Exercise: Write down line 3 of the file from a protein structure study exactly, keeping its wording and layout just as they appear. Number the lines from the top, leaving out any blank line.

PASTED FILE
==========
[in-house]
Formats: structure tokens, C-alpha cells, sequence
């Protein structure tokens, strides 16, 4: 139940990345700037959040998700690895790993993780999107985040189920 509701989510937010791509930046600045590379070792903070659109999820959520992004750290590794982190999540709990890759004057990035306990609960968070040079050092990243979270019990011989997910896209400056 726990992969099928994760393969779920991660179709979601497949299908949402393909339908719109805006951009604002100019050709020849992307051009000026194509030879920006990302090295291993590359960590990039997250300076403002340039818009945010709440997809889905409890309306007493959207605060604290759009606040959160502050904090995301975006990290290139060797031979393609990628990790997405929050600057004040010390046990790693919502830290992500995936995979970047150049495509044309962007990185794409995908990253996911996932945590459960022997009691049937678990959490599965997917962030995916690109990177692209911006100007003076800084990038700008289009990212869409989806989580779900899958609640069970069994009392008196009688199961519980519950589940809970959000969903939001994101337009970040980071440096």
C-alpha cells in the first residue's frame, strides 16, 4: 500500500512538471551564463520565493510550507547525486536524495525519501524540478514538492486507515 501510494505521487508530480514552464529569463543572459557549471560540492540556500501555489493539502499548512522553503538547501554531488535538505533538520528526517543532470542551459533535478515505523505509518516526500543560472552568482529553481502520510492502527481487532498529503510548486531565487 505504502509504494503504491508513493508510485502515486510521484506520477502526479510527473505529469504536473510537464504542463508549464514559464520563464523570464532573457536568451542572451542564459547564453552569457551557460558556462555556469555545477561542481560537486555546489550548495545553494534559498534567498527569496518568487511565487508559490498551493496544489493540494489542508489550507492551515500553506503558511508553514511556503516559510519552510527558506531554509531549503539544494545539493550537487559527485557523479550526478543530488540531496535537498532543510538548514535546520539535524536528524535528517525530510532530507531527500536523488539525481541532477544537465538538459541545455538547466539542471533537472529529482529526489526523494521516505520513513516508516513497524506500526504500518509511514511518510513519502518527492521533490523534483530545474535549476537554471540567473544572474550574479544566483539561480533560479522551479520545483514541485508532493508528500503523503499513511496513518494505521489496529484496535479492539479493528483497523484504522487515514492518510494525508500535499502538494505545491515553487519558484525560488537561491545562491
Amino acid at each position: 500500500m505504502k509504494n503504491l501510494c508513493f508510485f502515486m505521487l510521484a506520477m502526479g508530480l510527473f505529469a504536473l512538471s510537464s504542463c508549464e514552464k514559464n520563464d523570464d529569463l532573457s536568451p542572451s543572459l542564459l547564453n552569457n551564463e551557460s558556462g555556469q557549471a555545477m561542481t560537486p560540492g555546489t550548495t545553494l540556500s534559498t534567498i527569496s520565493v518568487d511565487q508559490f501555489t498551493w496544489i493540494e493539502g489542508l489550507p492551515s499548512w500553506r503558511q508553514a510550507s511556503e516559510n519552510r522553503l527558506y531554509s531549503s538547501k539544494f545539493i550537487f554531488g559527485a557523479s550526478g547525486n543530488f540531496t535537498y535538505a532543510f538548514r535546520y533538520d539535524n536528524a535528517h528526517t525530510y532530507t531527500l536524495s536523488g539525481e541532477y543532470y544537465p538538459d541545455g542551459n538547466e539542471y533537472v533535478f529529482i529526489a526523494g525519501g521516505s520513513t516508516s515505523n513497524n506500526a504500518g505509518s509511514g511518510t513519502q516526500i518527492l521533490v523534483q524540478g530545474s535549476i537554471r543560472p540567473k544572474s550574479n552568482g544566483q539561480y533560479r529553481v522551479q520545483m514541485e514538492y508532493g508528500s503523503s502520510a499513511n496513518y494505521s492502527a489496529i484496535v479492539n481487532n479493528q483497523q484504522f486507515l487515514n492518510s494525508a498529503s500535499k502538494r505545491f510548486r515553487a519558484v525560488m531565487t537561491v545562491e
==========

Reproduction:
């Protein structure tokens, strides 16, 4: 139940990345700037959040998700690895790993993780999107985040189920 509701989510937010791509930046600045590379070792903070659109999820959520992004750290590794982190999540709990890759004057990035306990609960968070040079050092990243979270019990011989997910896209400056 726990992969099928994760393969779920991660179709979601497949299908949402393909339908719109805006951009604002100019050709020849992307051009000026194509030879920006990302090295291993590359960590990039997250300076403002340039818009945010709440997809889905409890309306007493959207605060604290759009606040959160502050904090995301975006990290290139060797031979393609990628990790997405929050600057004040010390046990790693919502830290992500995936995979970047150049495509044309962007990185794409995908990253996911996932945590459960022997009691049937678990959490599965997917962030995916690109990177692209911006100007003076800084990038700008289009990212869409989806989580779900899958609640069970069994009392008196009688199961519980519950589940809970959000969903939001994101337009970040980071440096």